Despite the pattern of racial inequality in the city, many white Detroiters cast themselves as ‘colorblind,’ asserted their rights as ‘property owners,’ blamed black culture as the impediment to black success in the city and cast black people as being prone towards crime. In response to continuing segregation and inequality in the city, local organizers called for a “Great March” to serve as a “warning” according to Reverend C.L. Franklin “that what has transpired in the past is no longer acceptable to the Negro community.” Held two months before the March on Washington, nearly 200,000 people, nearly all black, marched to Cobo Hall. Martin Luther King came to Detroit to join the March. He and Parks marched at the front.
A broad cross section of activists and groups had long highlighted the problem of police brutality and harassment in the city. Thirteen days after the Great March, police killed Cynthia Scott, a black sex worker, shooting her once in the stomach and twice in the back. Young activists rose up in protest. Scott’s death and the lack of indictment for the officer who shot her set off a wave of anger, protests, and picketing of police treatment of Detroit’s black community.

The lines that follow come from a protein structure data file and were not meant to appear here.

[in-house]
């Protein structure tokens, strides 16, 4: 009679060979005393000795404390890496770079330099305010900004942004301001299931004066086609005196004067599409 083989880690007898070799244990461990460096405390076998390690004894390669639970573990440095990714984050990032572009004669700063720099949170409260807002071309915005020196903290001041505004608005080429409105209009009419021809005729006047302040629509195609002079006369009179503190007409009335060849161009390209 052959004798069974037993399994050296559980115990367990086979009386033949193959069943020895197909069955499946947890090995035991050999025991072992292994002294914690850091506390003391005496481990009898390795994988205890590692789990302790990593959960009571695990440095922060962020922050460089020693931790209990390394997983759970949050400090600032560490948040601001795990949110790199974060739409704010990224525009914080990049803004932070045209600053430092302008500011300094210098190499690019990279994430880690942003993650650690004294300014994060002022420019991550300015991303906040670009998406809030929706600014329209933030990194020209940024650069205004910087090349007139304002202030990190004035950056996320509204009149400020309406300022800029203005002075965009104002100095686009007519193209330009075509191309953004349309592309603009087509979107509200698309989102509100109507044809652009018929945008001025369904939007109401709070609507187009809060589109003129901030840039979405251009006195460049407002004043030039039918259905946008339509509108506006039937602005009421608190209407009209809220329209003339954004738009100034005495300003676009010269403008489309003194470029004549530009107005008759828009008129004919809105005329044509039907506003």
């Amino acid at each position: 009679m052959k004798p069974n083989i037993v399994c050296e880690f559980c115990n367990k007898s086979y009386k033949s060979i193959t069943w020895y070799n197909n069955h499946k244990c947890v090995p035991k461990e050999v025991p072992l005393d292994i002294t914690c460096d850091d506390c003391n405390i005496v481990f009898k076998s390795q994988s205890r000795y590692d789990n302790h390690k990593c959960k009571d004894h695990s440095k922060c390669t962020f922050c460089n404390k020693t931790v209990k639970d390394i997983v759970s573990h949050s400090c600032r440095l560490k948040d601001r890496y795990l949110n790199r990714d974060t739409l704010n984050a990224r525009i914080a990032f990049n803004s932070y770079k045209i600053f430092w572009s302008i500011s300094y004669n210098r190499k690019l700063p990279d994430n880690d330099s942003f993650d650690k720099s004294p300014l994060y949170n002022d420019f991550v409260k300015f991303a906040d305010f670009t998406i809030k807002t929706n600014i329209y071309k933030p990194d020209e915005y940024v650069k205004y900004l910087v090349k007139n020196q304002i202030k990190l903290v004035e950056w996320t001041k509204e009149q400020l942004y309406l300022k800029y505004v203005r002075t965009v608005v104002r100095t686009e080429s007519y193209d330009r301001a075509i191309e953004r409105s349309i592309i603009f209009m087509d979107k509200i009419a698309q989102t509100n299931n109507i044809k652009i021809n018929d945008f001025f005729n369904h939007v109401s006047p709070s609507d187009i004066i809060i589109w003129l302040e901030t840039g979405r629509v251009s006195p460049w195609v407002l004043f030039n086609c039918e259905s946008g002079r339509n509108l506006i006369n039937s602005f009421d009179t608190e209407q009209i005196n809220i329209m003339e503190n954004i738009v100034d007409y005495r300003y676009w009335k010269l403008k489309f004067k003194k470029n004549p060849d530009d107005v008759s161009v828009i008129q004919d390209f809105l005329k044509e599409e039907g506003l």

Parks joined these efforts and volunteered on the long-shot campaign of a young radical civil rights lawyer for a newly-created Michigan Congressional seat. John Conyers, like Parks, was very pro-labor and an early opponent of the US involvement in Vietnam. Parks persuaded Martin Luther King to come to Detroit on Conyers’ behalf, which may have helped Conyers win the crowded Democratic primary by about forty votes. Upon taking office in 1965, Conyers hired Parks to work in his Detroit office. In her first years in Conyers’ office she worked on constituent needs and often served as his representative in the community. Thus, she was well aware, from her own experiences as well as constituents’, of the long history of police abuse and harassment that had pushed people to the breaking point.
Related primary source: Anti-Police Brutality Demonstration in Detroit, article from Illustrated News – 1963